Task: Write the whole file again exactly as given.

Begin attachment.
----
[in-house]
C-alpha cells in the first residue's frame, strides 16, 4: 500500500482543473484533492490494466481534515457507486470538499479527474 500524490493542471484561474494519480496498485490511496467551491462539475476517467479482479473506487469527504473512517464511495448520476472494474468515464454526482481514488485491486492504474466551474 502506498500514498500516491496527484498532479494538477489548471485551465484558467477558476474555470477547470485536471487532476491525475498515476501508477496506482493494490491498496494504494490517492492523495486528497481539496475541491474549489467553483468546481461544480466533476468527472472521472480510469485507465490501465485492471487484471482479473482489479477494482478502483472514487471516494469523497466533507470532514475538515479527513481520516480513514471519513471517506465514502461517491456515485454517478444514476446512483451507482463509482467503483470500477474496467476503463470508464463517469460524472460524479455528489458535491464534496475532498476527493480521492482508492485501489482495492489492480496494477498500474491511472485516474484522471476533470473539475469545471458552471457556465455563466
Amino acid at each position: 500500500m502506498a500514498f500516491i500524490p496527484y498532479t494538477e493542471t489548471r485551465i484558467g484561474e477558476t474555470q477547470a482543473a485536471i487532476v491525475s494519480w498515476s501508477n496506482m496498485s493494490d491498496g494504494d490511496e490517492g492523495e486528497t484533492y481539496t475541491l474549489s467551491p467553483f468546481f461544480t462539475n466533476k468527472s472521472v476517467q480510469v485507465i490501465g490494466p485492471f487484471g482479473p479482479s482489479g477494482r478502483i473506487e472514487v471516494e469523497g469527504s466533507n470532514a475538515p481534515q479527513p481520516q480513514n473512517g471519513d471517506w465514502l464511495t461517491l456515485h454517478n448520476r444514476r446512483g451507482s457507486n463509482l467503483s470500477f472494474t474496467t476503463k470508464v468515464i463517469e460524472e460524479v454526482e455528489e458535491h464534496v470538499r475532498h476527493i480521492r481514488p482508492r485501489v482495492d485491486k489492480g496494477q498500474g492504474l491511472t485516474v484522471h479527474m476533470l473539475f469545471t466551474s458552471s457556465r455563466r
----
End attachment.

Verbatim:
[in-house]
C-alpha cells in the first residue's frame, strides 16, 4: 500500500482543473484533492490494466481534515457507486470538499479527474 500524490493542471484561474494519480496498485490511496467551491462539475476517467479482479473506487469527504473512517464511495448520476472494474468515464454526482481514488485491486492504474466551474 502506498500514498500516491496527484498532479494538477489548471485551465484558467477558476474555470477547470485536471487532476491525475498515476501508477496506482493494490491498496494504494490517492492523495486528497481539496475541491474549489467553483468546481461544480466533476468527472472521472480510469485507465490501465485492471487484471482479473482489479477494482478502483472514487471516494469523497466533507470532514475538515479527513481520516480513514471519513471517506465514502461517491456515485454517478444514476446512483451507482463509482467503483470500477474496467476503463470508464463517469460524472460524479455528489458535491464534496475532498476527493480521492482508492485501489482495492489492480496494477498500474491511472485516474484522471476533470473539475469545471458552471457556465455563466
Amino acid at each position: 500500500m502506498a500514498f500516491i500524490p496527484y498532479t494538477e493542471t489548471r485551465i484558467g484561474e477558476t474555470q477547470a482543473a485536471i487532476v491525475s494519480w498515476s501508477n496506482m496498485s493494490d491498496g494504494d490511496e490517492g492523495e486528497t484533492y481539496t475541491l474549489s467551491p467553483f468546481f461544480t462539475n466533476k468527472s472521472v476517467q480510469v485507465i490501465g490494466p485492471f487484471g482479473p479482479s482489479g477494482r478502483i473506487e472514487v471516494e469523497g469527504s466533507n470532514a475538515p481534515q479527513p481520516q480513514n473512517g471519513d471517506w465514502l464511495t461517491l456515485h454517478n448520476r444514476r446512483g451507482s457507486n463509482l467503483s470500477f472494474t474496467t476503463k470508464v468515464i463517469e460524472e460524479v454526482e455528489e458535491h464534496v470538499r475532498h476527493i480521492r481514488p482508492r485501489v482495492d485491486k489492480g496494477q498500474g492504474l491511472t485516474v484522471h479527474m476533470l473539475f469545471t466551474s458552471s457556465r455563466r